One of the most puzzling recent hires in cable news has been MSNBC's poaching of the anchor Rita Cosby from Fox News (where she hosted two shows, The Big Story Weekend Edition and Fox News Live With Rita Cosby). This month, Cosby began hosting a nightly news show, Rita Cosby Live & Direct, which airs at 9 p.m. ET weeknights; its premiere on Aug. 8 bumped The Situation With Tucker Carlson into the 11 p.m. slot formerly occupied by a Hardballrerun.
MSNBC's anchor-napping of Cosby from Fox represents the third-place cable news network's attempt at landing what Variety recently called"the new ratings-grabber": "the crusading blonde on the crime-and-justice beat." Back in 2001, CNN stole Paula Zahn from Fox, resulting in a breach-of-employment-contract suit that was later dismissed, and a years-long vendetta between Zahn and Fox chief Roger Ailes, who told the New York Times that he "could have put a dead raccoon" in Zahn's time slot and gotten equally good ratings. In 2002, Greta von Susteren defected in the reverse direction, from CNN to Fox. Van Susteren's ratings have soared during her three-year tenure at Fox, especially this summer, when her obsessive fixation on the search for Natalee Holloway, the missing teenager in Aruba, has made her one of the highest-rated (and most ridiculed) personalities on cable news. (Van Susteren continues to defend her nonstop coverage of the case in terms that, perhaps unintentionally, only serve to impeach her own competence as a reporter: "For me, it's sort of an intellectual challenge.") Another much-hyped instance of inter-network blonde-poaching occurred this spring, when CNN Headline News landed Court TV's wild-eyed Cassandra of the justice system, Nancy Grace, for its prime-time 8 p.m. slot.
But the traffic in blondes seems to be acceding to an almost abstract plane with the acquisition of Rita Cosby by MSNBC. It's as if the new rules of the cable-network publicity machine demand that flaxen-haired anchorwomen must be routinely seduced away from other networks (and the resulting defections hyped in the press), regardless of their virtual indistinguishability from one another or their highly dubious contributions to the field of journalism at large. How many people actually watched Rita Cosby in her weekend ghetto on Fox? And if she does have a following (as the existence of a Rita Cosby fan club would seem to indicate), can those viewers be depended on to migrate to a prime-time nightly show on the least-watched cable news network? (This question brings up a corollary that's too sad to ponder for very long: What kind of person voluntarily spends their precious weeknight hours watching cable-news chat shows?)
Watching Live & Direct this week, it's been hard to get a sense of what Rita was hired to bring to MSNBC. The aftermath of a devastating hurricane is not really a Rita Cosby kind of story; for one thing, there's no one to blame for it. (I suppose you could rant bitterly against God, as if He were Robert Blake or Joran van der Sloot, but that might lose you a few viewers, especially from the Fox camp.) Cosby seems much more at home with stories like the disappearance of Olivia Newton-John's boyfriend, Patrick McDermott (I loved her attempt last week to pump some juice about this case out of a visibly nonchalant private investigator, who suggested, "I would say two words: Las Vegas, OK? Look in Las Vegas. He's probably hanging out there"), and of course, the Natalee Holloway story. This week, Cosby was supposed to be reporting live from Aruba, and she actually did broadcast the show from there, but God had thrown a wrench in MSNBC's plans to steal some of the Natalee Holloway fire away from Fox: Hurricane Katrina. There was something bitterly amusing in watching Cosby try to justify her presence in Aruba ("As you know, I just arrived here in Aruba, which was not hit by the storm, but is dealing with the fury of the Natalee Holloway investigation") before devoting the rest of the hour to long-distance coverage of the mega-disaster happening back in her own country.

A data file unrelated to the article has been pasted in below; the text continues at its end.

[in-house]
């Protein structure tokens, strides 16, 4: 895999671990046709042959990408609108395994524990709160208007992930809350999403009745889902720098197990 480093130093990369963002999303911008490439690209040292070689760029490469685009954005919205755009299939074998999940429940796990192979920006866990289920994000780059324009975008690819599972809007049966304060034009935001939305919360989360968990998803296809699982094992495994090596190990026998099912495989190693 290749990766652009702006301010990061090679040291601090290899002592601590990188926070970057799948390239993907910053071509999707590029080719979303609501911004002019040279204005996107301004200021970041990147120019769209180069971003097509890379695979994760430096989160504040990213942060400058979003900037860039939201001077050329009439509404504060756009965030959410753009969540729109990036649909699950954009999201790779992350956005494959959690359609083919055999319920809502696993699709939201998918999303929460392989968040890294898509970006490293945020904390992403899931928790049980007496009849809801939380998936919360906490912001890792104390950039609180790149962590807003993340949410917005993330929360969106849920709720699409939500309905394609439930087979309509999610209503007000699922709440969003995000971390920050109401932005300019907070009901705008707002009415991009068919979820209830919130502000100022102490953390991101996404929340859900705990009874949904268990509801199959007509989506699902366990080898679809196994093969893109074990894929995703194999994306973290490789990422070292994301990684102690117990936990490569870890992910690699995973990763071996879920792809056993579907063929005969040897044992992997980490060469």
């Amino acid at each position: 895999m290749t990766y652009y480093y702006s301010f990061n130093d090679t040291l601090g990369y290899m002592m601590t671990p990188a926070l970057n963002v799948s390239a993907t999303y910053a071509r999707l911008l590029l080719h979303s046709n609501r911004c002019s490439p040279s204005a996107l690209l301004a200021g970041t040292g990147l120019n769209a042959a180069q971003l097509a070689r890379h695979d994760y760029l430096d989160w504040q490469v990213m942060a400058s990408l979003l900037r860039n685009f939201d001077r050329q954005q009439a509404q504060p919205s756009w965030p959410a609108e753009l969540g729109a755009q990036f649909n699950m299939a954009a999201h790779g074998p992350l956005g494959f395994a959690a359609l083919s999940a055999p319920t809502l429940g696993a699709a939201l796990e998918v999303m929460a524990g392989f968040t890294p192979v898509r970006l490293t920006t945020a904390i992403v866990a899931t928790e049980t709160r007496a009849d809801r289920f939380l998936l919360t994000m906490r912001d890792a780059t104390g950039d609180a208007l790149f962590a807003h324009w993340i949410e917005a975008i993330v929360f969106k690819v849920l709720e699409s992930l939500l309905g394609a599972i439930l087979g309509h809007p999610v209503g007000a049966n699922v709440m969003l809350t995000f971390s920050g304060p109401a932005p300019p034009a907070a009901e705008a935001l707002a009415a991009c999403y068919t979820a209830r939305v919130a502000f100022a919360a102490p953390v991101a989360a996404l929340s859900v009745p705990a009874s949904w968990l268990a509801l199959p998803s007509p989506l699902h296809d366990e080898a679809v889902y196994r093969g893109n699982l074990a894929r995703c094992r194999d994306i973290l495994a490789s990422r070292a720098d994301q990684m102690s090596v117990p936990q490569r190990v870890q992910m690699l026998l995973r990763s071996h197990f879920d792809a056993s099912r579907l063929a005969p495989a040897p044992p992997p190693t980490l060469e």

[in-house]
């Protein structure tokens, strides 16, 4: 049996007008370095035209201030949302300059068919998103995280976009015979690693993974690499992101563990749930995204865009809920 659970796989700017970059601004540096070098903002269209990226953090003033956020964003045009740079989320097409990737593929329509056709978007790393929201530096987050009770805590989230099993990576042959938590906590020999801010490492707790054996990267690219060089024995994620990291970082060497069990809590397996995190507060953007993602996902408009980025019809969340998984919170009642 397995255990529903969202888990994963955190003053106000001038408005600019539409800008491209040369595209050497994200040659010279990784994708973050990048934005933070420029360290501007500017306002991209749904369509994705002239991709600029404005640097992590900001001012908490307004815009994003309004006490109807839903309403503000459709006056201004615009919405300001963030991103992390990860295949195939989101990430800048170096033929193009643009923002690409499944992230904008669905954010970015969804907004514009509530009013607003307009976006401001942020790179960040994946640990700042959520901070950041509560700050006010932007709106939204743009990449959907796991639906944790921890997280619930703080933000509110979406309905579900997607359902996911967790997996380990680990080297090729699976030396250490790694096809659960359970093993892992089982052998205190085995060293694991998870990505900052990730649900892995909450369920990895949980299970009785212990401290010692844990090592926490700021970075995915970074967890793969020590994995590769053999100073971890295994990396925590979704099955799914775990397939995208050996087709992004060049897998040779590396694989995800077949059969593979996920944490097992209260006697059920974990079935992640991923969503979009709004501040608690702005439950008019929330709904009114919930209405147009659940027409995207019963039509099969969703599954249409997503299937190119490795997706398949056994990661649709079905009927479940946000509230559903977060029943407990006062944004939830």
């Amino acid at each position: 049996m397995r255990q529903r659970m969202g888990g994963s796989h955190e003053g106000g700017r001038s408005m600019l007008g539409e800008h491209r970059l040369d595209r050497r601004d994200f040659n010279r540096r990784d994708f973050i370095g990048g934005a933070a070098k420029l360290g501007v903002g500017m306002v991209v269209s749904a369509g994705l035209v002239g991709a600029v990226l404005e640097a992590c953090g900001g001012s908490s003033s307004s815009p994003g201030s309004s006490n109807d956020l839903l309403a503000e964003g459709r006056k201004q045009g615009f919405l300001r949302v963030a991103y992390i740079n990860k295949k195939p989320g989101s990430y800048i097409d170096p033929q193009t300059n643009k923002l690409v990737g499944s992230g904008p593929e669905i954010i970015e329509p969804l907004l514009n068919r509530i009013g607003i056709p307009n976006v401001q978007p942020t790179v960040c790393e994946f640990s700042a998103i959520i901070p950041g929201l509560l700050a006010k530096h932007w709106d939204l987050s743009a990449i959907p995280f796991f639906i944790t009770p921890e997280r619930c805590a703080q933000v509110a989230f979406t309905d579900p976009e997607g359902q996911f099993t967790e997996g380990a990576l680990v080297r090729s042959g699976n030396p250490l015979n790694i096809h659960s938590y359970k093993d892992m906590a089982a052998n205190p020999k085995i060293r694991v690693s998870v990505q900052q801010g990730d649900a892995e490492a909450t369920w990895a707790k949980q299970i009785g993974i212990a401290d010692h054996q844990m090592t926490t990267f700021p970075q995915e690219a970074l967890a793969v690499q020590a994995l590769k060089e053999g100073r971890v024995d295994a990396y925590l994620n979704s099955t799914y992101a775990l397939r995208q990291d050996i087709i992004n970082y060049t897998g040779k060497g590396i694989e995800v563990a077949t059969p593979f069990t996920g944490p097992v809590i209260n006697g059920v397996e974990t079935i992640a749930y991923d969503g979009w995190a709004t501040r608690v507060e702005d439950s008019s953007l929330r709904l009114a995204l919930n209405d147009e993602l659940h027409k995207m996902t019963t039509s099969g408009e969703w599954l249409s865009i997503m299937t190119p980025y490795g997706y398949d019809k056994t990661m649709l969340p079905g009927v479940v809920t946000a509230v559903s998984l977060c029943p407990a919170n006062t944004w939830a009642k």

MSNBC's promotional arm has made much of Cosby's status as an investigative journalist. The network's Web site promises that "Rita Cosby: Live and Direct will be a hard-hitting, no-nonsense news program that brings viewers stories they won't see anywhere else." But if the network's going to try to score points by bragging about Cosby's three Emmys for investigative reporting, or her historic "back-to-back interviews" with Yasser Arafat and Ariel Sharon, they should be all the more ashamed to feature her in such a low-rent grab for ratings. So far, interviews have included Victoria Gotti's former publicist (now there's a "get"!) and Martha Stewart, who appeared with Mark Burnett to promote her two new shows, Martha and The Apprentice: Martha Stewart. Cosby served up a few creampuff questions (Q: "Is the best ahead?" A: "The best is yet to come.") before musing about Stewart's personal growth in prison: "Maybe she's, you know, grown a bit. I mean, this experience has got to change someone. But she seems very genuine, I thought."
The 40-year-old Cosby is not entirely without appeal. She has a raw, husky voice and the coarsely people-pleasing manner of someone selling rayon pantsuits on the Shopping Channel. She's also a big woman, which is a nice change from the endless parade of female skeletons who man the newsdesks of cable TV. But if Cosby wants to be remembered as something more than the poor man's Greta van Susteren, she should rise above the cable-news battle of the blondes—and get the hell out of Aruba.